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British artist draws on black humour

Contemporary Art 2000. David Shrigley

Life’s absurdity is tackled with black humour and acerbic irony in an exhibition at Zurich’s Kunsthaus by British artist David Shrigley.

This content was published on September 22, 2003 - 08:35

The young artist is viewed as one of the foremost representatives of the new generation who have chosen drawing as their métier.

Yet as can be seen from his work, Shrigley seems uninterested in formal drawing skills, and many of his pictures - including paintings - are accompanied by crude handwriting.

But it somehow comes off, and although a few seconds suffice for the viewer to take each work in, they manage to unleash trains of thought which run and run.

Besides posing philosophical questions, Shrigley also focuses on the medium of drawing. In one text image, a pencil and an eraser converse: the pencil accuses the eraser of secretly rubbing out lines it has drawn.

By giving his drawing tools their own personas, he questions the role of the artist - and hence his own role:

“I think that maybe what separates me from other artists is that a lot of the people who see my drawings in books and magazines do not see it as ‘Fine Art’ and therefore are unaware that I am a ‘Fine Artist’ - a situation which pleases me.”

Unconventional cartoonist

Born in 1968, Shrigley graduated at art school in Glasgow, where he is based. He attempted a career as a commercial cartoonist and sent two books of cartoons – published by himself – to newspapers and magazines.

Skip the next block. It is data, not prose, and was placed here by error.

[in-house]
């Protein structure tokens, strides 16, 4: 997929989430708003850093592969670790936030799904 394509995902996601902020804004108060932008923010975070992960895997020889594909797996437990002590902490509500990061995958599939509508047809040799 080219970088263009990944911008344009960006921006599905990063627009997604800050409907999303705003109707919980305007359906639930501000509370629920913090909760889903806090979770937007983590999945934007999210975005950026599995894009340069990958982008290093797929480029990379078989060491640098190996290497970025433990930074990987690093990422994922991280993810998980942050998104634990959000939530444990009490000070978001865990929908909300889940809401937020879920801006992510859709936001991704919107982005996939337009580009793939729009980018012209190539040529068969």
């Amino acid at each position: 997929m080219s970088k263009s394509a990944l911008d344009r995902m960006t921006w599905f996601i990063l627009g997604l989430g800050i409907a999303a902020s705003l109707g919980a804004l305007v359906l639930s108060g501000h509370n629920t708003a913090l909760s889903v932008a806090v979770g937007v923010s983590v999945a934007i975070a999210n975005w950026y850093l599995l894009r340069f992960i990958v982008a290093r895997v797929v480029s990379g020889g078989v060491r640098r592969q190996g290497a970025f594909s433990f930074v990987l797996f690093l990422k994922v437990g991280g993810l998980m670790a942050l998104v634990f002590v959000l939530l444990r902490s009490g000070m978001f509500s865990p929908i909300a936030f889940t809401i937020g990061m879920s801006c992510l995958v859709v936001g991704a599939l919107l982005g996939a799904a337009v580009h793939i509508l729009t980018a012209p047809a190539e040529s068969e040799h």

“Nobody liked them,” he told swissinfo with typical honesty, “so I soon stopped being a cartoonist.”

As Shrigley puts it, he went on to produce drawings “made to look like what I thought cartoons should look like”.

In doing so, he gave free rein to his intuition and the sense of irony which is an integral part of British humour.

“My drawings are for people who like to laugh at moral crises,” he said. “I'd like to think it isn't cynical; it's a matter of making fun of the things you could get depressed about. You have to laugh."

Hidden truth

Shrigley thus unravels customary notions by creating a world whose actual meaning is concealed behind an outwardly banal facade.

Asked by swissinfo if there was a risk that the British sense of humour in his work might have limited appeal outside Britain, he replied:

“To be honest I don’t think some of my work makes much sense to the British, so I don’t think the Swiss-German public will feel very different towards it.”

Shrigley is modest as well as frank. Swiss and German collectors have already taken an interest in his work, and if this exhibition is anything to go by, visitors to the Kunsthaus will be equally impressed before it closes on November 9.

swissinfo, Richard Dawson in Zurich

In brief

Born in 1968 and a graduate of Glasow art school, David Shrigley is described by curator Mirjam Varadinis as “one of the most important representatives of the new generation of artists who have chosen drawing as their metier.”

He says his drawings are “made to look like what I think cartoons should look like.”

Besides posing philosophical questions, Shrigley also focuses on the medium of drawing.

In one text image a pencil and an eraser converse: the pencil accuses the eraser of secretly rubbing out lines it has drawn.

The drawings give free rein to the artist’s intuition - the sense of irony accompanied by black humour which are an integral part of British humour.

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